Im sorry you feel like this after 8 years but I was a virgin too. In no way did you act as if that time wasn’t consensual. We then repeated the act. We also went and ate years after and you said nothing. I do not know what this is exactly about. It was high school, relationships don’t last that long. Im sorry you feel this way.

My reply:

Wow. This isn’t surprising at all. EXCEPT for the fact that you told me that you told me that you had been with someone before. For the fact that I told you I wasn’t ready. You know know what, I wasn’t even mentally there the that night because I couldn’t believe what was happening. It’s called shock. I was hoping someone would walk in because that’s how petrified I was. Oh boy i wish i reported you. You don’t know what this is about? It’s about rape jackass. The FACT that I said no and you couldn’t respect my wishes. After that night it didn’t matter what anyone did to me because I was a slut for “giving it up” to you. I was damaged goods. You did that to me. And NO we didn’t go out to eat years after. You told me through MySpace that I was the best girlfriend you ever had at the time. I’m not stupid. I know high school relationships don’t last. But really why could I say no the other times and you not listen that time. I told Krystal back then but she told me she didn’t wanna think it was a possibility that you raped me so I suppressed it for a long time. THAT’S what this is about. Because every time people mention old boyfriends or something is said about virginities I breakdown and cry. Do you even remember what happened that night? I told you my mom was going on a date and told me I could go to the movies with you. You were helping your sister move and said you could come over real quick and tell them you were doing to the store to get drinks. Why would you think I would wanna lose my virginity by a quickie. You think that it was fun for me to watch you run to the bathroom (doing who the heck knows) and then grabbing your clothes and leaving? Then to wake up the next morning and find out that you were trying to hook up with priscilla. Yeah. If you hadn’t raped me the night before, I so would have broken up with you. The only reason I stayed with you was because you stole something from me. Something precious to me. I couldn’t believe that a boyfriend could rape a girlfriend. I looked it up and looked it up and couldn’t comprehend what you did to me. I felt so much blame and guilt and shame because of that. It might have taken me a while to come to grips with your actions, but I refuse to stay silent because you think I’m a slut or whatever you think of me. Do you remember me consenting? Saying yes? From what your response was, doesn’t seem like you remember anything. Maybe you should look up stuff about rape victims because you’d see how you’ve made me feel. Stay in denial if that’s what makes you sleep better at night. Just hope nobody you know is ever raped. Denial might save you for a bit. But I know the truth and God knows the truth. Own up to it.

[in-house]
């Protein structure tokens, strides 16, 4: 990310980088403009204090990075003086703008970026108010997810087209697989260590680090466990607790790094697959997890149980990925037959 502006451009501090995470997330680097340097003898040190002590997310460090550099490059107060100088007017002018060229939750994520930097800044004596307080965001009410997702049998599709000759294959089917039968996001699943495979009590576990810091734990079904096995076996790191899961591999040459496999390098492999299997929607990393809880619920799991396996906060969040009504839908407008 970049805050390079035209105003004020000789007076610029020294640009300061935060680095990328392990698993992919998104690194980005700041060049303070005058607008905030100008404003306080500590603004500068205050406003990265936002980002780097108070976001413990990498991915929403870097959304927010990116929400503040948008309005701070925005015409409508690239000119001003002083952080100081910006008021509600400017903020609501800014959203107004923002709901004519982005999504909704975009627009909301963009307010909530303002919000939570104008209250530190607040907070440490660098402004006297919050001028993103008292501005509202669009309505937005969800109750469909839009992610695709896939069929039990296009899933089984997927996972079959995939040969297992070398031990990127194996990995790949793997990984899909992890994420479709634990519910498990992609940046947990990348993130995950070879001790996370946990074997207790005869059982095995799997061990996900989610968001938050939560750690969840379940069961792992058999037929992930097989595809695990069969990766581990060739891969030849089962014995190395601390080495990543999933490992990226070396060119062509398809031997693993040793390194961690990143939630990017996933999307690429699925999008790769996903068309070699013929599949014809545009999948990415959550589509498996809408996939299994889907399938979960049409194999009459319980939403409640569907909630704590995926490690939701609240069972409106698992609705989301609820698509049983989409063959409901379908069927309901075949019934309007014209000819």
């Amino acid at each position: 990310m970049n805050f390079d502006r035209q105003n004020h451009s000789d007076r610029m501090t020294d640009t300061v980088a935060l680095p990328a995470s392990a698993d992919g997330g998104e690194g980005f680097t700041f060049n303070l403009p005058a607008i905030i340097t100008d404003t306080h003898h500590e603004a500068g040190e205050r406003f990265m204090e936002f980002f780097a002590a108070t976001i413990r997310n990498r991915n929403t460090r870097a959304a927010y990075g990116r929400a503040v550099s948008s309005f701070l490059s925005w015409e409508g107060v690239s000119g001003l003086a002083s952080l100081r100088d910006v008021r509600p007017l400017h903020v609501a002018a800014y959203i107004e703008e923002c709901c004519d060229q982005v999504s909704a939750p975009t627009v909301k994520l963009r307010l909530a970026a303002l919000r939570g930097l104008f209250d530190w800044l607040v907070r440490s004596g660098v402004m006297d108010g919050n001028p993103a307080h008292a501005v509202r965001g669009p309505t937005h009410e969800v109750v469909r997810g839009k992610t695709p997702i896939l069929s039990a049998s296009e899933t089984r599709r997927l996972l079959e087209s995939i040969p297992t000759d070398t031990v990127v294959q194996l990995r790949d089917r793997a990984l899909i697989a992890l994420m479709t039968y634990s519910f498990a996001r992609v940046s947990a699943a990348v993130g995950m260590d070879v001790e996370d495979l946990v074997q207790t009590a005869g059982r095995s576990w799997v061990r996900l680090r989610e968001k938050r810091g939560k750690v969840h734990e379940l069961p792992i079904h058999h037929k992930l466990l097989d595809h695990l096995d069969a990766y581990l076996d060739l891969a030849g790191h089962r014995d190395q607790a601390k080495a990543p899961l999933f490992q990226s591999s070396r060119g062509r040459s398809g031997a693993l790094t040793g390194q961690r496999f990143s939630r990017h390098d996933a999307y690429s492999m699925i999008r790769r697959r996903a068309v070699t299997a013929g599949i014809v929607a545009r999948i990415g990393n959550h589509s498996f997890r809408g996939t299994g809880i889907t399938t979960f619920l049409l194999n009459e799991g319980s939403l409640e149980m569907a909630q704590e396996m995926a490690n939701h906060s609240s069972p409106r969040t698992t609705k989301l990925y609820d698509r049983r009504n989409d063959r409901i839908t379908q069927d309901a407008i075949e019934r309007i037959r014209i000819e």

Seeking out Help for Emotional Healing

Going to bed in a few minutes, but I wanted to thank everyone for reading this blog and for their concern. It truly touches my heart. Just wanted to share two things before I crashed.

1. Monday, I went to a mental health facility to help me with the loads of emotions I have had lately. I’ve had many times in the past months where I just cry out I need some help. So that’s what I did. I sought out help. Now, my therapist and psychologist (at the clinic) are going to work hand in hand to make sure that my therapy helps, along with the antidepressant they prescribed me. Therapy IS what will help me recover and heal from what has happened to me, but temporarily being on Zoloft should help control the mood swings where there’s a possibility to feel actual happiness. I did not come to this decision lightly. I just know that if I cannot actively seek avenues to heal, I will never get there. I’ve noticed how I have been, and so have others. The clinic classified it as PTSD, but I think it’s more depression and anxiety. I could be wrong though. Who knows.